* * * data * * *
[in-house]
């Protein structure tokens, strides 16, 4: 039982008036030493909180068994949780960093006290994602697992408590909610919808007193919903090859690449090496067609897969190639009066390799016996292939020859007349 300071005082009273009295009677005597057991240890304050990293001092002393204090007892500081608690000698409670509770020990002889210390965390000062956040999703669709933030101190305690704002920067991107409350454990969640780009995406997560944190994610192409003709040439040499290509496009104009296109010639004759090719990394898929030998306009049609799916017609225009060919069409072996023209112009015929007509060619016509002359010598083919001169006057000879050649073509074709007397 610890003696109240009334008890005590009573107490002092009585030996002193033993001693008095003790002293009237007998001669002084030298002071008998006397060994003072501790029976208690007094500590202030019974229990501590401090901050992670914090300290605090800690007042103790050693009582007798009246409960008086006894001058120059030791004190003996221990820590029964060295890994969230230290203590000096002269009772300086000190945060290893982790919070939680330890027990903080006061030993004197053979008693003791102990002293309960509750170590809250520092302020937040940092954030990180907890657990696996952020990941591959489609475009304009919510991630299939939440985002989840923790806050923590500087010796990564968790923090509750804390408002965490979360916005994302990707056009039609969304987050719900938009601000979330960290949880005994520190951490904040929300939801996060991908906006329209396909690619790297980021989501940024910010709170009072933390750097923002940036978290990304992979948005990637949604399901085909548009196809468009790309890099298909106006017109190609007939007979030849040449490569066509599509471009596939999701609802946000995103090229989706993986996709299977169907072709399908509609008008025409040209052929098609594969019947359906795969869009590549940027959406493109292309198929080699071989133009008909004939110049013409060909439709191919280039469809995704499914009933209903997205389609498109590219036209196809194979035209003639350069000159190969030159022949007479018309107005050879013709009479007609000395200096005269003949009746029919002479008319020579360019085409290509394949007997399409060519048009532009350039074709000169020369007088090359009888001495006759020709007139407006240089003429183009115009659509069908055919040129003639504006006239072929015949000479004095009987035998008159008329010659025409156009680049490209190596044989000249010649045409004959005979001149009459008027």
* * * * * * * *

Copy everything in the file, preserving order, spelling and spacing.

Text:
[in-house]
């Protein structure tokens, strides 16, 4: 039982008036030493909180068994949780960093006290994602697992408590909610919808007193919903090859690449090496067609897969190639009066390799016996292939020859007349 300071005082009273009295009677005597057991240890304050990293001092002393204090007892500081608690000698409670509770020990002889210390965390000062956040999703669709933030101190305690704002920067991107409350454990969640780009995406997560944190994610192409003709040439040499290509496009104009296109010639004759090719990394898929030998306009049609799916017609225009060919069409072996023209112009015929007509060619016509002359010598083919001169006057000879050649073509074709007397 610890003696109240009334008890005590009573107490002092009585030996002193033993001693008095003790002293009237007998001669002084030298002071008998006397060994003072501790029976208690007094500590202030019974229990501590401090901050992670914090300290605090800690007042103790050693009582007798009246409960008086006894001058120059030791004190003996221990820590029964060295890994969230230290203590000096002269009772300086000190945060290893982790919070939680330890027990903080006061030993004197053979008693003791102990002293309960509750170590809250520092302020937040940092954030990180907890657990696996952020990941591959489609475009304009919510991630299939939440985002989840923790806050923590500087010796990564968790923090509750804390408002965490979360916005994302990707056009039609969304987050719900938009601000979330960290949880005994520190951490904040929300939801996060991908906006329209396909690619790297980021989501940024910010709170009072933390750097923002940036978290990304992979948005990637949604399901085909548009196809468009790309890099298909106006017109190609007939007979030849040449490569066509599509471009596939999701609802946000995103090229989706993986996709299977169907072709399908509609008008025409040209052929098609594969019947359906795969869009590549940027959406493109292309198929080699071989133009008909004939110049013409060909439709191919280039469809995704499914009933209903997205389609498109590219036209196809194979035209003639350069000159190969030159022949007479018309107005050879013709009479007609000395200096005269003949009746029919002479008319020579360019085409290509394949007997399409060519048009532009350039074709000169020369007088090359009888001495006759020709007139407006240089003429183009115009659509069908055919040129003639504006006239072929015949000479004095009987035998008159008329010659025409156009680049490209190596044989000249010649045409004959005979001149009459008027």